How Do I Know If I'm Plagiarizing?
Plagiarism is taking someone's else's words or work and representing it as your own. It is way more common that you think and sometimes the area is grey and it can be difficult to tell whether it is plagiarism, or you are just writing something that is well known.
If you are borrowing someone else's ideas and you do not cite them, you are plagiarizing. A good rule of thumb is to cite everything. That is, if you think this information is well known, for example you saw it in a textbook or it is used commonly in reviews, then cite the textbook or review.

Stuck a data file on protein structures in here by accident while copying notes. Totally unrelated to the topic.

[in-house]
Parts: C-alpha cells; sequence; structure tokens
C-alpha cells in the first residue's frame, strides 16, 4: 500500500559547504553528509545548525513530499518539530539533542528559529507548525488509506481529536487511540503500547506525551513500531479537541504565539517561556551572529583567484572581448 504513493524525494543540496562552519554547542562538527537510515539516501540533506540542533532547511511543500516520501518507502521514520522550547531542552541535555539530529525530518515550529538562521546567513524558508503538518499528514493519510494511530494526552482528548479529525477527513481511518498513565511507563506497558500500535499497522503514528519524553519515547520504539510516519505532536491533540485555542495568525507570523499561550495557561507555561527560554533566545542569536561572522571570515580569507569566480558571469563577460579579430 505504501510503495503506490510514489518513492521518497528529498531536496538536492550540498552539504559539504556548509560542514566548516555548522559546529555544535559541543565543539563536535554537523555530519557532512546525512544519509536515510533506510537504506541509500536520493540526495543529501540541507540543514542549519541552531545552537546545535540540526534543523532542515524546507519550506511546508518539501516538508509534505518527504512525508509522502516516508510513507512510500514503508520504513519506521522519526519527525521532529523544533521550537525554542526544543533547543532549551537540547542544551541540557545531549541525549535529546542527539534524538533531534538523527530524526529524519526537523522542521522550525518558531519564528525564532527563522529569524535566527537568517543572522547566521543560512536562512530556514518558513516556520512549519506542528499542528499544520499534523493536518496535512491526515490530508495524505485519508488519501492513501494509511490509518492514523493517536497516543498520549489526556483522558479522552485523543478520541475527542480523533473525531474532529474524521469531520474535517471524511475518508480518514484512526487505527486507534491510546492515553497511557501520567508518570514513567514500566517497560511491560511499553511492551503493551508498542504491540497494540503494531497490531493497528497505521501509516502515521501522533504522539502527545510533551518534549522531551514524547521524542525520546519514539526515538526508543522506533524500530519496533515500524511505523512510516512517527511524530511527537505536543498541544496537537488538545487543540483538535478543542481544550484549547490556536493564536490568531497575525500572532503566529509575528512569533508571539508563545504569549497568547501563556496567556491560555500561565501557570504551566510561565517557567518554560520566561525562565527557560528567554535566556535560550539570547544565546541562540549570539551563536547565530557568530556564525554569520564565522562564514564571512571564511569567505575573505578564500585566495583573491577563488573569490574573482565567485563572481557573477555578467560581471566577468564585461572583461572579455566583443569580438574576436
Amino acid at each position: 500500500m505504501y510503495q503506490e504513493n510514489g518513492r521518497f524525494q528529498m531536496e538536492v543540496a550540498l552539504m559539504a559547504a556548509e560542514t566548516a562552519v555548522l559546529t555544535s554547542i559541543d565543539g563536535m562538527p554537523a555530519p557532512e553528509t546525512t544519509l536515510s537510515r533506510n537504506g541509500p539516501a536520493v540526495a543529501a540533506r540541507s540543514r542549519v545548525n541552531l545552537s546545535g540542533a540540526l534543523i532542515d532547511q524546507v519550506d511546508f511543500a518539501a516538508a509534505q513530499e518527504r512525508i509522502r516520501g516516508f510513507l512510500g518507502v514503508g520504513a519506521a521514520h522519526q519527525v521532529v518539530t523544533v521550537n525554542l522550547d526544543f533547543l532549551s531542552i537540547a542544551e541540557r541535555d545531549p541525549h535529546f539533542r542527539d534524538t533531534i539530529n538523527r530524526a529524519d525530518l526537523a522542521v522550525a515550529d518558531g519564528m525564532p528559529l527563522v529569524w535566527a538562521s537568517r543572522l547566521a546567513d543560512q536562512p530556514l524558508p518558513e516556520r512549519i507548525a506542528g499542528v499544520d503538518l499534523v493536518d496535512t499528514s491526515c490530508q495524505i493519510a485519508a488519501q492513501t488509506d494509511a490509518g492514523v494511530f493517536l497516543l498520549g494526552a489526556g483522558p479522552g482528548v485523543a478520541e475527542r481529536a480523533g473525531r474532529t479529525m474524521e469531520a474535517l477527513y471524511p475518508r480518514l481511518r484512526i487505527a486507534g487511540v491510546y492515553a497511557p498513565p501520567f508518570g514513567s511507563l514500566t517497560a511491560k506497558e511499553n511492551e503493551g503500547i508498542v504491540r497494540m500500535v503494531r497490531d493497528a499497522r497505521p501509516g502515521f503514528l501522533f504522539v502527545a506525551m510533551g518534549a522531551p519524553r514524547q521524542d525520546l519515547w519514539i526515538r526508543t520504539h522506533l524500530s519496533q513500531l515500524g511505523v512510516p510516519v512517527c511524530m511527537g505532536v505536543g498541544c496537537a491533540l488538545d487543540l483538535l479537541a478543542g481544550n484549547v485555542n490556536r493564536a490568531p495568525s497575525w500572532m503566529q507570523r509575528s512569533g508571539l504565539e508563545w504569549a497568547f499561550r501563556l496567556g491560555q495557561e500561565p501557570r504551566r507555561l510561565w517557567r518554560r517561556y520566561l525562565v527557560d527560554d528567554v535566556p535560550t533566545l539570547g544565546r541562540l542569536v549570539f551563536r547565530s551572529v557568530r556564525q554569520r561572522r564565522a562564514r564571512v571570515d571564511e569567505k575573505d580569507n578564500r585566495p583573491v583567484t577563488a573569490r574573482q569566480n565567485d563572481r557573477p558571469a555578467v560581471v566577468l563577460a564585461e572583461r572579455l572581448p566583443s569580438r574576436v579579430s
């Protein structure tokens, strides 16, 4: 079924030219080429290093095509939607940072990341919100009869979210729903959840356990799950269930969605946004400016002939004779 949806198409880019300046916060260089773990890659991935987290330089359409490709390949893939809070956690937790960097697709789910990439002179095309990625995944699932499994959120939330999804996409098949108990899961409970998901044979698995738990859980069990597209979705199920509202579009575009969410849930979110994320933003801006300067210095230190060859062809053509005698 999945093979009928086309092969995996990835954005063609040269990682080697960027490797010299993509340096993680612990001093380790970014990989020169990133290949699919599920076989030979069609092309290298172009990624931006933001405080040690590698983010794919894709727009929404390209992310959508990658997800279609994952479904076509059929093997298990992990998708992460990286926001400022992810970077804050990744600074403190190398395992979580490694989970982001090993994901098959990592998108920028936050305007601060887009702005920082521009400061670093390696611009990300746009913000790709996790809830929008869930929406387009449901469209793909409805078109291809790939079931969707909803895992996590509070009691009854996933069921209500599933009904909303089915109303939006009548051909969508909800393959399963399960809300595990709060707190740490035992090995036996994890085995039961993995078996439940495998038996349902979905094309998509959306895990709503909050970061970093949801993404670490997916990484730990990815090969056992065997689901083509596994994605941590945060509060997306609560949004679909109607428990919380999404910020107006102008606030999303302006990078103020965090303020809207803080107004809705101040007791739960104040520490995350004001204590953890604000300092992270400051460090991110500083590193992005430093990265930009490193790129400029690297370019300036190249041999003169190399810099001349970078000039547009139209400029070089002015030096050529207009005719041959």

Plagiarism.org is a fantastic resource for learning more about plagiarism. I'm sure you know that using someone's actual words and not citing them is plagiarism. However, borrowing their ideas is also plagiarism. Learn more about how to prevent this! Note: Borrowing ideas from your mentors, peers, labmates and classmates is also plagiarism.
What if you are reading a manuscript or review and you want to cite something in that paper, but the authors of the paper don't cite where the ideas came from and you can tell that the authors did not contribute those ideas? How you can find where those ideas originally came from? Learn more about how to find the right sources.
How can you avoid plagiarism? Through planning when you write your paper. Learn more about tips and tricks for preventing plagiarism when you write.